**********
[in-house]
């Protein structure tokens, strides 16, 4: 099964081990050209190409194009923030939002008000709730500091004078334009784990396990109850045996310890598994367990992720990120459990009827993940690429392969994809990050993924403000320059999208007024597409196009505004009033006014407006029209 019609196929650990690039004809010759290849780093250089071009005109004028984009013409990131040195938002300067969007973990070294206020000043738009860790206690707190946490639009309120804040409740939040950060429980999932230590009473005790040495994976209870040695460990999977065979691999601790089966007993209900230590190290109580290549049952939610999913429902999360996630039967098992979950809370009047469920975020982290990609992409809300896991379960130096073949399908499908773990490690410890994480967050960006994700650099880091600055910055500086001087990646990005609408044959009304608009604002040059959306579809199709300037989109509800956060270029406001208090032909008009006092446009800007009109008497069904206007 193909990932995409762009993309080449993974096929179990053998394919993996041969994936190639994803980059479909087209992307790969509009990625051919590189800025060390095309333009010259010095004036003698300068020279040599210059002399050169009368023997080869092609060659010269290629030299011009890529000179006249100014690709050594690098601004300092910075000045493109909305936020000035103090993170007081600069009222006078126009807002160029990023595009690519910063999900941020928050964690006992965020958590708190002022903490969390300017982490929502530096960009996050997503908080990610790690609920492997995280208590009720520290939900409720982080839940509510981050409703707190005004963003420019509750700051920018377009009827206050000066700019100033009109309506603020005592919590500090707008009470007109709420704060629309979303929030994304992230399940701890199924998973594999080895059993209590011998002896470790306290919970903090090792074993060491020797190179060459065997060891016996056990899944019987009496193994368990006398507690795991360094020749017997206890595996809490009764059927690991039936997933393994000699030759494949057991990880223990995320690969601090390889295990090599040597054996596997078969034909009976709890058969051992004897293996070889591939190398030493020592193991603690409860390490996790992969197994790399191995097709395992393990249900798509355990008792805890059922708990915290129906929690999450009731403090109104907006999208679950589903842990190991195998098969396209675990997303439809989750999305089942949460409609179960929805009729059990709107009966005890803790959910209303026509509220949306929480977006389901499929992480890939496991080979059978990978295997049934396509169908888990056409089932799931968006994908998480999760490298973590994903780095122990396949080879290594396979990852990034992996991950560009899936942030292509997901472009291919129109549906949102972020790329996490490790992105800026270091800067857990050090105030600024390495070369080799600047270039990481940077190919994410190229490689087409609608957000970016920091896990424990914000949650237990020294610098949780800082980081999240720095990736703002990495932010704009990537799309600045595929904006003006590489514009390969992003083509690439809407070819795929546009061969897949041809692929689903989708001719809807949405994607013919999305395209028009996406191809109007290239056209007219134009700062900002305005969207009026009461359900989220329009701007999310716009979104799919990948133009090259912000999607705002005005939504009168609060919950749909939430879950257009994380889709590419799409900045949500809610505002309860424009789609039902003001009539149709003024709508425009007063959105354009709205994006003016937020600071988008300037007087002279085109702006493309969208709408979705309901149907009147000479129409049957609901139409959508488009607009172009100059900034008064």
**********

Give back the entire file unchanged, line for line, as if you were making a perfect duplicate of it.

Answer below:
[in-house]
């Protein structure tokens, strides 16, 4: 099964081990050209190409194009923030939002008000709730500091004078334009784990396990109850045996310890598994367990992720990120459990009827993940690429392969994809990050993924403000320059999208007024597409196009505004009033006014407006029209 019609196929650990690039004809010759290849780093250089071009005109004028984009013409990131040195938002300067969007973990070294206020000043738009860790206690707190946490639009309120804040409740939040950060429980999932230590009473005790040495994976209870040695460990999977065979691999601790089966007993209900230590190290109580290549049952939610999913429902999360996630039967098992979950809370009047469920975020982290990609992409809300896991379960130096073949399908499908773990490690410890994480967050960006994700650099880091600055910055500086001087990646990005609408044959009304608009604002040059959306579809199709300037989109509800956060270029406001208090032909008009006092446009800007009109008497069904206007 193909990932995409762009993309080449993974096929179990053998394919993996041969994936190639994803980059479909087209992307790969509009990625051919590189800025060390095309333009010259010095004036003698300068020279040599210059002399050169009368023997080869092609060659010269290629030299011009890529000179006249100014690709050594690098601004300092910075000045493109909305936020000035103090993170007081600069009222006078126009807002160029990023595009690519910063999900941020928050964690006992965020958590708190002022903490969390300017982490929502530096960009996050997503908080990610790690609920492997995280208590009720520290939900409720982080839940509510981050409703707190005004963003420019509750700051920018377009009827206050000066700019100033009109309506603020005592919590500090707008009470007109709420704060629309979303929030994304992230399940701890199924998973594999080895059993209590011998002896470790306290919970903090090792074993060491020797190179060459065997060891016996056990899944019987009496193994368990006398507690795991360094020749017997206890595996809490009764059927690991039936997933393994000699030759494949057991990880223990995320690969601090390889295990090599040597054996596997078969034909009976709890058969051992004897293996070889591939190398030493020592193991603690409860390490996790992969197994790399191995097709395992393990249900798509355990008792805890059922708990915290129906929690999450009731403090109104907006999208679950589903842990190991195998098969396209675990997303439809989750999305089942949460409609179960929805009729059990709107009966005890803790959910209303026509509220949306929480977006389901499929992480890939496991080979059978990978295997049934396509169908888990056409089932799931968006994908998480999760490298973590994903780095122990396949080879290594396979990852990034992996991950560009899936942030292509997901472009291919129109549906949102972020790329996490490790992105800026270091800067857990050090105030600024390495070369080799600047270039990481940077190919994410190229490689087409609608957000970016920091896990424990914000949650237990020294610098949780800082980081999240720095990736703002990495932010704009990537799309600045595929904006003006590489514009390969992003083509690439809407070819795929546009061969897949041809692929689903989708001719809807949405994607013919999305395209028009996406191809109007290239056209007219134009700062900002305005969207009026009461359900989220329009701007999310716009979104799919990948133009090259912000999607705002005005939504009168609060919950749909939430879950257009994380889709590419799409900045949500809610505002309860424009789609039902003001009539149709003024709508425009007063959105354009709205994006003016937020600071988008300037007087002279085109702006493309969208709408979705309901149907009147000479129409049957609901139409959508488009607009172009100059900034008064």